It was a Sunday evening on a hot autumn day. Filled with my own apprehension, I climbed the steps painted with celestial planet symbols to an open, wooden floored room festooned with twinkle lights and roses. Little did I know at the time that I was about to be swept away into a world I had no idea I desperately needed. A world full of passion and artistry and athleticism like I had never experienced before: swing dancing. The two instructors took to the floor to teach us a classic line dance called the Shim Sham. Then it was onto learning East Coast Swing dance. Lastly, a big band took to the stage, and I became irrevocably immersed in the world of social dance.
It was like dancing was to my heart like water is to a parched plant. I had no idea how thirsty I had been for genuinely good self-care. Quite possibly for years.
Swing Nights Denver was my first experience with quality social dance. The instructors, Ceth and Dani, not only teach their community how to dance but also how to be pro-social in ways that our society has lost. They advocate for open-mindedness, self-expression, and non-judgment in their community and weave a beautiful scene of open hearted, inclusive friendship in addition to improving one’s dance skills.
One of the most surprising parts of social dance for me has been the ability to engage in healthy, pro-social forms of touch. In swing dancing, there is very little body contact when compared to other forms of dance such as bachata or blues and most contact is done through the arms, hands, and side of the body. Our society has typically hyper-sexualized touch between two persons but social dance has a way of creating healthy and safe parameters to engage in physical touch with another person.
I go dancing at least once every week and find myself having full conversations with my dance partners without ever saying a word. This is the power of healthy, respectful, and safe touch. More importantly, I enjoy these conversations where I can connect with the heart of my partner without the use of speech when every day is filled with social media, idle chatter, and polite conversation.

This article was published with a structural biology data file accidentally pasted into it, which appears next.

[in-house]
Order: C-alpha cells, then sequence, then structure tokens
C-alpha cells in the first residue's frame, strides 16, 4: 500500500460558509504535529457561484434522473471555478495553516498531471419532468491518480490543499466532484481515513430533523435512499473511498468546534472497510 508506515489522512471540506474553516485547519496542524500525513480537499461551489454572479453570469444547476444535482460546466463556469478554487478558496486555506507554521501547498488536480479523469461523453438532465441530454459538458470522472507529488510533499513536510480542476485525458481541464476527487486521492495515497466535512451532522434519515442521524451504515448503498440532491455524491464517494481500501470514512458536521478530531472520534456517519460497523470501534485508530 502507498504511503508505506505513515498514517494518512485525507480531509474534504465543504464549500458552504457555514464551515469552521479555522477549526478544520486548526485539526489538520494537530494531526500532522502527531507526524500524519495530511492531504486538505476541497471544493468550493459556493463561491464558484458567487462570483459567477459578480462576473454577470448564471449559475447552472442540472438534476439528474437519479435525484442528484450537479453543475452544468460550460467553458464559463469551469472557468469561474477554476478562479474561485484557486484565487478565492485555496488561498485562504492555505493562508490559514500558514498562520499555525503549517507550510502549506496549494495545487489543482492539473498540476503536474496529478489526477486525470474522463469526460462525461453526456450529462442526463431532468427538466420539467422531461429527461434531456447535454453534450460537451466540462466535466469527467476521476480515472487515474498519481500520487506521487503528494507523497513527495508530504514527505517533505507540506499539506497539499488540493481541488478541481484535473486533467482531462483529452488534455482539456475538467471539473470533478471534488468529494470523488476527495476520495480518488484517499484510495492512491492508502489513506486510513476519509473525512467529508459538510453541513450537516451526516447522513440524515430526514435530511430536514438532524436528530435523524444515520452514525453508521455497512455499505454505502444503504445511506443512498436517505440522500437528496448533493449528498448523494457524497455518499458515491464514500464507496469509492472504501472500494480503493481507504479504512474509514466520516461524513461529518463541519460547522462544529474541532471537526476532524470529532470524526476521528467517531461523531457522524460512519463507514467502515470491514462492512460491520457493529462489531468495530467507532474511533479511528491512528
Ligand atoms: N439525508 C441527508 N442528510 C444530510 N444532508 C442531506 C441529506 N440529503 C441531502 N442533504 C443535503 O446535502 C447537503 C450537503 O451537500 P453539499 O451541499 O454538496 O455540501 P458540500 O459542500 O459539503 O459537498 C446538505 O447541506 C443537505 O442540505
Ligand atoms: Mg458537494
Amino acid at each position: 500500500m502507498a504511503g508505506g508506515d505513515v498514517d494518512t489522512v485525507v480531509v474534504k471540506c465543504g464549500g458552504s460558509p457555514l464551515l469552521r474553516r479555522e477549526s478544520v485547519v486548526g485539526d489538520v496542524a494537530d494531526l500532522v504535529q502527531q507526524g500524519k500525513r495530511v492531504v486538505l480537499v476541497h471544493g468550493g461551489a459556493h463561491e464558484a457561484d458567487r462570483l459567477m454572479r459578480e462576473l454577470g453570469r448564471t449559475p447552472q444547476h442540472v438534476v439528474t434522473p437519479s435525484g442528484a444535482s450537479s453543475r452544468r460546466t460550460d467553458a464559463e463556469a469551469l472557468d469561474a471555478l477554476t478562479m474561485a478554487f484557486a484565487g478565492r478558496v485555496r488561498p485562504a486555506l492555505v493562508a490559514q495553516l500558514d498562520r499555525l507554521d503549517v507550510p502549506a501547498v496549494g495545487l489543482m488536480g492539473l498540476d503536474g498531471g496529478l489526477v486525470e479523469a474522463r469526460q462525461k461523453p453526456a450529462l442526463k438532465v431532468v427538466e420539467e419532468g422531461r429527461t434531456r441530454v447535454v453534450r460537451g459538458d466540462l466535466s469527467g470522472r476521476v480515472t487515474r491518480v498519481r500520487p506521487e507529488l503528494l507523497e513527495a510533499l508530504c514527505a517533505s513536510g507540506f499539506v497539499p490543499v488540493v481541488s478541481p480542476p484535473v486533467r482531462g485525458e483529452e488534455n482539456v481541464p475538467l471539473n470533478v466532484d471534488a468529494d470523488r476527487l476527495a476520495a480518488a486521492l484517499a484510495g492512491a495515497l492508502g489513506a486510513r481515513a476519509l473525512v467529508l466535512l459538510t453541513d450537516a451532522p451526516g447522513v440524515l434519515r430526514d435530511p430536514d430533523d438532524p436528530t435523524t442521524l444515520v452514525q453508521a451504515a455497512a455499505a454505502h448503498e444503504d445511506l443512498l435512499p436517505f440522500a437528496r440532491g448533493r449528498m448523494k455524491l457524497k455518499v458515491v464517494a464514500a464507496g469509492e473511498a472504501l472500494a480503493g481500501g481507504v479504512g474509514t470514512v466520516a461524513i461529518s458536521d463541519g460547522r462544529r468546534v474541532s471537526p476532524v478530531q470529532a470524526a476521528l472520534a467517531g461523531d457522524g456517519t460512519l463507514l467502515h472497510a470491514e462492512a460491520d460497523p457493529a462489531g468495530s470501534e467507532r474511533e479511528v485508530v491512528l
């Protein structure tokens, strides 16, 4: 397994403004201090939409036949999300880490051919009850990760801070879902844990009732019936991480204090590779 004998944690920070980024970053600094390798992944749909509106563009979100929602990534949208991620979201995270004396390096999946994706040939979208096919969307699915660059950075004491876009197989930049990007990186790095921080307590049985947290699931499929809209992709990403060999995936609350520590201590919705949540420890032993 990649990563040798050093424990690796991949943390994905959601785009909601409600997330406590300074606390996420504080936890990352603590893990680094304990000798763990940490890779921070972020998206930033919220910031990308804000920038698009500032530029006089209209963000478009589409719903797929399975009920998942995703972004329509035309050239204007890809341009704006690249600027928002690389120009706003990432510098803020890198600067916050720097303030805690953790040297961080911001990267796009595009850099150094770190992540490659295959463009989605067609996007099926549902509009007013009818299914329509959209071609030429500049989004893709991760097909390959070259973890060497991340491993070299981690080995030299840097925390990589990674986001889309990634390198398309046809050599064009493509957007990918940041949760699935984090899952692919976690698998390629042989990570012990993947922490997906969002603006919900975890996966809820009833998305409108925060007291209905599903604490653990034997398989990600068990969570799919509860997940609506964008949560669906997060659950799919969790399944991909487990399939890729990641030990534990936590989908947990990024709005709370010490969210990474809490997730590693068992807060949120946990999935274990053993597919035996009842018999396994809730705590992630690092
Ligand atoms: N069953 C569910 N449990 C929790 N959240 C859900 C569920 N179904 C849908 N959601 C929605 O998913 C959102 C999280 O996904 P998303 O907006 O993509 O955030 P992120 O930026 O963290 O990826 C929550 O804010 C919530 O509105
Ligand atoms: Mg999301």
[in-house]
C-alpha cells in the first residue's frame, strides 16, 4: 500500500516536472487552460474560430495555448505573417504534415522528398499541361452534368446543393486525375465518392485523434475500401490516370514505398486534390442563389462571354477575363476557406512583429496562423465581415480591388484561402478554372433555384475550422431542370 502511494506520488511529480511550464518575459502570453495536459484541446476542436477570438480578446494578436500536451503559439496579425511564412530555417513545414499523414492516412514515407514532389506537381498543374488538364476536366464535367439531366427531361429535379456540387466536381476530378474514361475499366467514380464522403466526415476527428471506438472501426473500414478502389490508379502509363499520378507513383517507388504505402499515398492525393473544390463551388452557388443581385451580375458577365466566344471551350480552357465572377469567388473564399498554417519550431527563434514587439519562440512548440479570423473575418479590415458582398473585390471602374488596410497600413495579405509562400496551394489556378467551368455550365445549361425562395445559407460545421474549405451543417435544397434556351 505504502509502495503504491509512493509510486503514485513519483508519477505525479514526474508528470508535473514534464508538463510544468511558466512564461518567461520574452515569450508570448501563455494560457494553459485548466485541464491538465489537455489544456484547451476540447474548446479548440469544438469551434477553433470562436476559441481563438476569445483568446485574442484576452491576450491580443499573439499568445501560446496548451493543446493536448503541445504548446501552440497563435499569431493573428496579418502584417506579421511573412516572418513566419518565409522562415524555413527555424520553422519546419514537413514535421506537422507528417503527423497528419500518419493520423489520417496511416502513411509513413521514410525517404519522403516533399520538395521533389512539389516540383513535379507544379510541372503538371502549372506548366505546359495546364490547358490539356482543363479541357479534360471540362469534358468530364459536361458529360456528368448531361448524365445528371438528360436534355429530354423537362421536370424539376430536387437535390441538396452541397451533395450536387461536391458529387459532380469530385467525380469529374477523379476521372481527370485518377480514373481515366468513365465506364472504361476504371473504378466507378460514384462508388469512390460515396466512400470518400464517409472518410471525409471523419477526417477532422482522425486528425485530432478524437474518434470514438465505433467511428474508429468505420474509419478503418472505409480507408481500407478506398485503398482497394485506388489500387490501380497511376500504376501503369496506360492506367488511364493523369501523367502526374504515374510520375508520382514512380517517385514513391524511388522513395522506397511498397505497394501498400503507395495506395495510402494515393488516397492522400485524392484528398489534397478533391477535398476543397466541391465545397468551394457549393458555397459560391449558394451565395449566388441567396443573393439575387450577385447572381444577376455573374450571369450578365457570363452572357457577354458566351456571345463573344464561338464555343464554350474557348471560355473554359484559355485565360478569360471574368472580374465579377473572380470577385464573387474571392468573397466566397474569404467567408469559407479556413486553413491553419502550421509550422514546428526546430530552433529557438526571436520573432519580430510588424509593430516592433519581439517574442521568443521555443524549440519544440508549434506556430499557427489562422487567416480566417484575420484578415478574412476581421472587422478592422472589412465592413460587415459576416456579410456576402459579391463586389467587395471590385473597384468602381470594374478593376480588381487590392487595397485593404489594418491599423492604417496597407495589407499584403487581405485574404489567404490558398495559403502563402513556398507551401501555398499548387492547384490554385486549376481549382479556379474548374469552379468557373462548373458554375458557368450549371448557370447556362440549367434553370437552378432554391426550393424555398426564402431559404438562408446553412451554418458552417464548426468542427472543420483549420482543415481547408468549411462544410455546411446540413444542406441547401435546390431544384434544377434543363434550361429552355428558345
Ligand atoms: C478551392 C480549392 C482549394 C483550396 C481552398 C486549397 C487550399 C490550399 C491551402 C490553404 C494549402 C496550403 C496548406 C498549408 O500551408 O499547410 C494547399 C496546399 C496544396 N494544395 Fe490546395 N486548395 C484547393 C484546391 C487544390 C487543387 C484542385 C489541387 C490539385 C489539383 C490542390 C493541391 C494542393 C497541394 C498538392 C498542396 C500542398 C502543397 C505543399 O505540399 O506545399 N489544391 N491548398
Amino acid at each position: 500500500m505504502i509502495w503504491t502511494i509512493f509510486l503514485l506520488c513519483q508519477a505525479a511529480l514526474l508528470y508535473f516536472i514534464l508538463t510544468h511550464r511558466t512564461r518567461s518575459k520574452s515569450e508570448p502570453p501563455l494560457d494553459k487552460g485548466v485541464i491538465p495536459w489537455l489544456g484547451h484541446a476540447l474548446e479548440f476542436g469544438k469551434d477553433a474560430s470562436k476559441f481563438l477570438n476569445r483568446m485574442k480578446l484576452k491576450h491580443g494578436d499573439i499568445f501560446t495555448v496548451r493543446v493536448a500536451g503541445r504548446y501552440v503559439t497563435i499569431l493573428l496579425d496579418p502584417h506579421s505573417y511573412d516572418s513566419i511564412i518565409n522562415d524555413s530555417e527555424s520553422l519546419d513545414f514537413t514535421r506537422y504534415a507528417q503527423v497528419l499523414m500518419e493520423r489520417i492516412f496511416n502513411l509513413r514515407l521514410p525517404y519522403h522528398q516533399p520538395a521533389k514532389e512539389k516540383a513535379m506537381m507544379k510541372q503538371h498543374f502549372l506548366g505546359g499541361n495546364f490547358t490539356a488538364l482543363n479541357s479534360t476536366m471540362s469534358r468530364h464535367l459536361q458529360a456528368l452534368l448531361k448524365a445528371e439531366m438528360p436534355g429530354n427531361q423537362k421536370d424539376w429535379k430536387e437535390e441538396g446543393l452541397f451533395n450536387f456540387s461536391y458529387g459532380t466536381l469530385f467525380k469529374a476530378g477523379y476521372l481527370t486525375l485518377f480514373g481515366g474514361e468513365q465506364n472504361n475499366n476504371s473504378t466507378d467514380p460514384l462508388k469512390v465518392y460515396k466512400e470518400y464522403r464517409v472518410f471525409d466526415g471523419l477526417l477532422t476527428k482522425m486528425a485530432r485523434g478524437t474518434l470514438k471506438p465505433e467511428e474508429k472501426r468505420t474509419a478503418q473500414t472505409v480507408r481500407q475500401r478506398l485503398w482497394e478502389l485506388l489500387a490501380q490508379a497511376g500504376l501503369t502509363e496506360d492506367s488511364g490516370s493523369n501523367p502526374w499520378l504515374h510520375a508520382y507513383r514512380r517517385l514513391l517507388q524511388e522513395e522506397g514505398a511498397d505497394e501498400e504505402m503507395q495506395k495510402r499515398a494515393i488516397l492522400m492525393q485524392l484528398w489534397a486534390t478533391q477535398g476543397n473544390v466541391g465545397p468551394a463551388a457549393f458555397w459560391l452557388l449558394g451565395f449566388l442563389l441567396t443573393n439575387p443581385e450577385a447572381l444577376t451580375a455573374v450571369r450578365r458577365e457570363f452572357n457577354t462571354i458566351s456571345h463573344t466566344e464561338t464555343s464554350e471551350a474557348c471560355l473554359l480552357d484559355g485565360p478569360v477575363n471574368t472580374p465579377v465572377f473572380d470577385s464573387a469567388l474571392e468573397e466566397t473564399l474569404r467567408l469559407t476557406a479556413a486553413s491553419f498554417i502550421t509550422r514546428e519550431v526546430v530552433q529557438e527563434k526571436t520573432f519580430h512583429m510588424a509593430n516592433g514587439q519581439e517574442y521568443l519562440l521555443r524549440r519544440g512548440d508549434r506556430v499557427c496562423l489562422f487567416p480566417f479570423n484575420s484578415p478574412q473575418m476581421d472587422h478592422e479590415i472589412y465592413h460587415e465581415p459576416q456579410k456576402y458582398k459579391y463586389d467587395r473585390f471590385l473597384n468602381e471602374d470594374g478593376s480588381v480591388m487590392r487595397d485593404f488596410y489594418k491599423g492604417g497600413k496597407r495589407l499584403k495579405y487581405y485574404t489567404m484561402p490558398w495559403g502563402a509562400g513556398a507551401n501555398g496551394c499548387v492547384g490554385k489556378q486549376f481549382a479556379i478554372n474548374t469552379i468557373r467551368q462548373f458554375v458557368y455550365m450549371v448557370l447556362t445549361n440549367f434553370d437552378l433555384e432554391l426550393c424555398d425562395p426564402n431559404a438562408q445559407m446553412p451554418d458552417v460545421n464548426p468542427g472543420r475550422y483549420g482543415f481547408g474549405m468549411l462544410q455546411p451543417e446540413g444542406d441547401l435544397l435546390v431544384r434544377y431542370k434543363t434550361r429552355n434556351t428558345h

Psychological studies of touch seem to indicate these powerful benefits as well. For example, a study conducted by Saunders, Riesel, Klawohn, & Inzlicht (2018) on couples providing interpersonal touch to their romantic partners helped improve not only emotion and stress regulation, but also enhanced “the neurocognitive processes underlying flexible goal-directed behavior” (p.1). Furthermore, Saunders et al. (2018) go on to state that existing research has already demonstrated, “the beneficial influences of supportive interpersonal touch for socialization, wellbeing, and emotion regulation (Coan, 2008; Debrot et al., 2013; Hertenstein et al., 2006). Our results suggest that the positive influence of interpersonal touch might extend beyond these domains by facilitating the neurocognitive processes underlying flexible goal-directed behavior (i.e., cognitive control)” (p.8). This essentially means that you’re able to think through things clearer when under the influence of positive, interpersonal touch because of the way that your neurology responds to it. The researchers define cognitive control as the ability to work towards goal-directed behavior.
Thus, to all the dancers out there that I know are reading this with eager interest, the answer is yes. There is a lot more to dancing that makes it feel so good than you think there is.
Another study looking at the connection between infants and their mothers via the influence of touch by Waters, West, Karnilowicz, & Mendes (2017) suggests that the touch response between a mother and her infant is so strong that infants parasympathetic nervous systems or sympathetic nervous systems can be activated simply through touch with their mothers after they have been through a stressful or relaxing event. To put it simply, if a mom is stress or relaxed, she can communicate this to her baby’s nervous system simply through touch and thus evoke the same type of response.
Touch, especially safe, respectful, pro-social touch is immensely powerful, and these are only two of a myriad of studies suggesting this.
Fast forward a few months and I found myself walking into a mirrored dance studio with an all-female dance group called the Denver Diamond Dolls. Never did I ever think I would find myself there before. We were learning a 1920s Charleston swing-based routine to the musical number “Anything Goes.” When I found out what we’d be wearing, my heart felt like it landed in my stomach and I became extremely anxious. As someone who would be the first to admit her physical insecurities, the idea of wearing a sparkly leotard with long fringe for a skirt was pretty anxiety provoking.